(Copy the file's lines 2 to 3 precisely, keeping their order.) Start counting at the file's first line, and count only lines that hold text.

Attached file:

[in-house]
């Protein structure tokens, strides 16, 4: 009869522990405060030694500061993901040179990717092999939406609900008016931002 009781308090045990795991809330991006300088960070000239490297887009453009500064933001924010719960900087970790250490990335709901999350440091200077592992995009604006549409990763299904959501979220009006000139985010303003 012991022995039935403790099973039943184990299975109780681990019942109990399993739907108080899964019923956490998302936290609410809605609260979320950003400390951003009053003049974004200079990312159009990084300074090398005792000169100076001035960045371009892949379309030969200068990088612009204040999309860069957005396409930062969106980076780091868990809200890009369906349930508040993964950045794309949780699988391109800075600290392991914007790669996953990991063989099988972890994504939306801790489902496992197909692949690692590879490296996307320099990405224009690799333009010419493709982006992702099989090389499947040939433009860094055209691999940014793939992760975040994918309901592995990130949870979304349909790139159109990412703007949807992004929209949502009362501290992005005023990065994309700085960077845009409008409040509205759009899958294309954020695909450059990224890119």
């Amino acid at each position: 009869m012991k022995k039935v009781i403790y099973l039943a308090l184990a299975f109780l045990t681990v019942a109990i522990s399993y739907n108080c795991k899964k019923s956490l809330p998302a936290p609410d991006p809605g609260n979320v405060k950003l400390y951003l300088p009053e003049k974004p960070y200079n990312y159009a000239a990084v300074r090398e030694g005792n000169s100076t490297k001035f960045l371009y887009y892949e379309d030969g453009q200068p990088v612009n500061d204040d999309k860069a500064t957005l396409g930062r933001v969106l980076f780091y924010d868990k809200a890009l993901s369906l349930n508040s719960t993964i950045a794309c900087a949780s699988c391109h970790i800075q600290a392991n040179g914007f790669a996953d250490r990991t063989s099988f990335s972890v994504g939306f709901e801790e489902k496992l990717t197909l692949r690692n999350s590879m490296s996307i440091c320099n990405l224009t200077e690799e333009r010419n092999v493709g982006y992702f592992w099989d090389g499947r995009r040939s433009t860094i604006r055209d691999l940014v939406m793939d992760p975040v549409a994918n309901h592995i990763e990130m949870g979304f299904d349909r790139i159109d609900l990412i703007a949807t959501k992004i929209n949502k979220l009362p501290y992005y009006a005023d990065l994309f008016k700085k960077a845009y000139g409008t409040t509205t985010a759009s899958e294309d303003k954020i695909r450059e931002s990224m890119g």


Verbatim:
């Protein structure tokens, strides 16, 4: 009869522990405060030694500061993901040179990717092999939406609900008016931002 009781308090045990795991809330991006300088960070000239490297887009453009500064933001924010719960900087970790250490990335709901999350440091200077592992995009604006549409990763299904959501979220009006000139985010303003 012991022995039935403790099973039943184990299975109780681990019942109990399993739907108080899964019923956490998302936290609410809605609260979320950003400390951003009053003049974004200079990312159009990084300074090398005792000169100076001035960045371009892949379309030969200068990088612009204040999309860069957005396409930062969106980076780091868990809200890009369906349930508040993964950045794309949780699988391109800075600290392991914007790669996953990991063989099988972890994504939306801790489902496992197909692949690692590879490296996307320099990405224009690799333009010419493709982006992702099989090389499947040939433009860094055209691999940014793939992760975040994918309901592995990130949870979304349909790139159109990412703007949807992004929209949502009362501290992005005023990065994309700085960077845009409008409040509205759009899958294309954020695909450059990224890119």
């Amino acid at each position: 009869m012991k022995k039935v009781i403790y099973l039943a308090l184990a299975f109780l045990t681990v019942a109990i522990s399993y739907n108080c795991k899964k019923s956490l809330p998302a936290p609410d991006p809605g609260n979320v405060k950003l400390y951003l300088p009053e003049k974004p960070y200079n990312y159009a000239a990084v300074r090398e030694g005792n000169s100076t490297k001035f960045l371009y887009y892949e379309d030969g453009q200068p990088v612009n500061d204040d999309k860069a500064t957005l396409g930062r933001v969106l980076f780091y924010d868990k809200a890009l993901s369906l349930n508040s719960t993964i950045a794309c900087a949780s699988c391109h970790i800075q600290a392991n040179g914007f790669a996953d250490r990991t063989s099988f990335s972890v994504g939306f709901e801790e489902k496992l990717t197909l692949r690692n999350s590879m490296s996307i440091c320099n990405l224009t200077e690799e333009r010419n092999v493709g982006y992702f592992w099989d090389g499947r995009r040939s433009t860094i604006r055209d691999l940014v939406m793939d992760p975040v549409a994918n309901h592995i990763e990130m949870g979304f299904d349909r790139i159109d609900l990412i703007a949807t959501k992004i929209n949502k979220l009362p501290y992005y009006a005023d990065l994309f008016k700085k960077a845009y000139g409008t409040t509205t985010a759009s899958e294309d303003k954020i695909r450059e931002s990224m890119g």